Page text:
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Transformations

I Chose to Stop Saying "I" for an Entire Week

It felt like conversing in Mad Libs. And it drove me fucking crazy.

David MacNeal

As a freelancer who works from home, __ tend not to have many coworkers to talk to. So __'ll often ring up my other telecommuter friend, Tony, for a couple minutes, or speak to my pet cockroach Bill "Fucking" Murray, whom __ experimented on while writing a book on insects. Needless to say, not many companions. So when I get a chance to socialize, __ tend to talk and talk and talk. __ furiously gab like a steam whistle at the end of the work day. __ hog up air time, and __ talk all about me. It's my vice.

That's why I chose to stop saying "I" for one entire week. It was an absurd exercise in self-constraint that I hoped would make me rethink how I connect with people outside of work—hopefully focusing more on others and less on myself. And as you just experienced, the experiment is very much like conversing in Mad Libs. It drove me fucking crazy.

I began on New Year's Day. I woke up (hungover) in my studio apartment, slumped out of bed, stretched, and said aloud to myself, "I need to do yoga."   Oh, goddammit! I then immediately picked up a pen to tally every slip up in a notepad entitled " 'I' Yai Yai." 

I realized that I often think aloud, and in the first person. But now I was self-policing. This was some marksman-level self-awareness. I had to snipe down those I's.

I met up with friends for brunch. As it turned out, conversations with friends, families, and strangers over the next week would become nerve-racking. My two friends arrived with their baby, and with no other course of action, I immediately started asking questions. They looked at me with worried anticipation, accurately reading that I was hiding something.

The downside of trying to avoid using the first-person singular pronoun is that you can't go cold turkey without sounding like a maniac. At some point, people will expect you to make a personal contribution to the conversation. So at brunch, I struck on an awful solution. 

"So you can't say any form of pronouns?" my out-of-town friend Emily asked.

"David can," I answered in third person, throwing up in my mouth. "David can say 'me' and 'my' and 'mine.' David just can't say the one that's a lone vowel."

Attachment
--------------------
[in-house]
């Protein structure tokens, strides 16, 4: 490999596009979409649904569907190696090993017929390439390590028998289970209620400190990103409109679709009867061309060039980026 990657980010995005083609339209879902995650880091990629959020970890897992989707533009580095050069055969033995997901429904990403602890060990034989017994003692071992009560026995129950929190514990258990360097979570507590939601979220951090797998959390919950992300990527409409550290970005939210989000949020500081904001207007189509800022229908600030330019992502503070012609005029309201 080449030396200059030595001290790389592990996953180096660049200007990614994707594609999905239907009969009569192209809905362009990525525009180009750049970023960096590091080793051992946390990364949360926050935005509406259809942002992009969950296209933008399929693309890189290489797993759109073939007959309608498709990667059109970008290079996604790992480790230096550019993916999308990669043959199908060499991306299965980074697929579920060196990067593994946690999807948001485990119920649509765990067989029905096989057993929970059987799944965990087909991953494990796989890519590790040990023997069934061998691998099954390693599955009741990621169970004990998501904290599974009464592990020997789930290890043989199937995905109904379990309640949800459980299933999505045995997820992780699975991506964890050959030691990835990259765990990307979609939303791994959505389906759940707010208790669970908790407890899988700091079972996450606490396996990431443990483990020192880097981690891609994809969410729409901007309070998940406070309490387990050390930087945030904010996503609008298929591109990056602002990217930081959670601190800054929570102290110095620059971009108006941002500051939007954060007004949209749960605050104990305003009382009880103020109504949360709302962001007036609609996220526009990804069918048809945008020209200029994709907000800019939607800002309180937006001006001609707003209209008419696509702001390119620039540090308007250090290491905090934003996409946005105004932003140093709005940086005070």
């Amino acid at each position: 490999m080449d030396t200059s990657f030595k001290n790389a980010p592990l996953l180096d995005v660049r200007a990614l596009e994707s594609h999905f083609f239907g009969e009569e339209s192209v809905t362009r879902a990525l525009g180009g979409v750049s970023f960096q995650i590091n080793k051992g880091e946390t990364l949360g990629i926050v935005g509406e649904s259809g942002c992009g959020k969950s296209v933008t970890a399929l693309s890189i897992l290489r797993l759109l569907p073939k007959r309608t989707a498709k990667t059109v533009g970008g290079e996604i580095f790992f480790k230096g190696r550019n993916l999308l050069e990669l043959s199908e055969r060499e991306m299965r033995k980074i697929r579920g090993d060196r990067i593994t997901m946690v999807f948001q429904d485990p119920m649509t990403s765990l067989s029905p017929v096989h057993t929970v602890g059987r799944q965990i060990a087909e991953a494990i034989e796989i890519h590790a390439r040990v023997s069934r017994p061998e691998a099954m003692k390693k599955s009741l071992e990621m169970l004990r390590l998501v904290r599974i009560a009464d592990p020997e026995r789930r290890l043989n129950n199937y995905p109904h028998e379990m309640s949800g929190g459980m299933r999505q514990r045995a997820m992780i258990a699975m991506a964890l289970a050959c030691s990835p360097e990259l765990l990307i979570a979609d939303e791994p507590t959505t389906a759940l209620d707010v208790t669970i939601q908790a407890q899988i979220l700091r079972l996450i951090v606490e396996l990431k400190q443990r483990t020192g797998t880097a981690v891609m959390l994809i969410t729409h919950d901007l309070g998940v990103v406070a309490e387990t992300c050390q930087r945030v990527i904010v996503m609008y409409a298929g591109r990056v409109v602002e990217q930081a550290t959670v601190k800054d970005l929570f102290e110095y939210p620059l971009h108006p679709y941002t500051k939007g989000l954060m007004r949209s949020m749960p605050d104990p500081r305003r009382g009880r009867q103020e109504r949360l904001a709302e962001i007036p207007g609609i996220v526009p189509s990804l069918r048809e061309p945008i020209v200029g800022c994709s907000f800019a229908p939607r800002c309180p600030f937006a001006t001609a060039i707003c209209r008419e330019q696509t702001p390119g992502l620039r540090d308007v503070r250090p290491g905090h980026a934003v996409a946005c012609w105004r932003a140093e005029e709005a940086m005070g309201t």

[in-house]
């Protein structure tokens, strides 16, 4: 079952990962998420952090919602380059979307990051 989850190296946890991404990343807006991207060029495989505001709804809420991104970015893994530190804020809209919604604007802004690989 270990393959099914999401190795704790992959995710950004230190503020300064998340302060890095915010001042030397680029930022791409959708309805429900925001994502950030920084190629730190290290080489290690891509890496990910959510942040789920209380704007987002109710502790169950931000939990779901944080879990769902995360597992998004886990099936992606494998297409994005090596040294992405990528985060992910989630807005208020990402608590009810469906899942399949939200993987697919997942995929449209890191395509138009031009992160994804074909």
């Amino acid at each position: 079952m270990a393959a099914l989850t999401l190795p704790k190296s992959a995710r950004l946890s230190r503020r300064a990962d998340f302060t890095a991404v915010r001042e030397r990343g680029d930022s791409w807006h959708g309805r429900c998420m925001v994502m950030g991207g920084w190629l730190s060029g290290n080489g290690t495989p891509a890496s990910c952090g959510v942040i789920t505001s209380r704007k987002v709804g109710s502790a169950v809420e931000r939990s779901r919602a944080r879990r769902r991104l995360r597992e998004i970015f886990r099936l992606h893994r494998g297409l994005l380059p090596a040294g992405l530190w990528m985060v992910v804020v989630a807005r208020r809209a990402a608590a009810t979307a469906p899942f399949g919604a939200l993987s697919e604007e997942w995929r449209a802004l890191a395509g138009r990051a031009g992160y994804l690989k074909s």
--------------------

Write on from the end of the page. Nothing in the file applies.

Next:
This psycho babble continued on for about three minutes before my friends grew concerned that all of brunch would continue on like this. For their sake, I pressed pause on the experiment. Day one: failure.

But I was resolved to see my "I"-solation through. I decided that for my sanity, I'd permit myself to think out loud without restraint, enacting the rule only with others. I experimented with my third-person cheat some more, and once on day three I said my own name 13 times in a 12-minute conversation. Friends had to ask me to stop.

But around this time I began noticing a gradual shift in how I approached conversation. I was doing more to facilitate exchange. I was playing the straight man the way, say, Scott Aukerman might on the improve show Comedy Bang Bang, setting up guests so they could riff freely. I also risked losing friends, so I decided to let the occasional "I" slip back into real conversation. But I would continue my experiment full-bore with strangers and during short interactions.

At points, the conversational limitation led to stilted interactions. But other times, it forced real personal moments. There's an employee at Trader Joes who I'm friendly with, but generally our interactions amount to curt head nods or exchanges about Star Wars. We're both fans. But plied by my newfound interest in her life—you ask a lot of questions when you can't say "I"—she revealed that she'd just married her girlfriend of eight years. It was spontaneous; they just went to the courthouse and got hitched. I congratulated and hugged her. I'd never even shook her hand, and in the past I'd even forgotten her name. But here we were, and it was brief and lovely.

I kept logging my slip-ups in my "I Yai Yai" journal, and sure enough, there were many. On my best day, there were only six. I made a note: "It feels good just writing 'I.'"

But I'm happy with the experiment. It was maddening, but it was also a wake-up call, a reminder that showing interest is its own reward. Removing myself from the conversations—however flawed the idea—forced me to focus more on other people. That's something David plans to continue.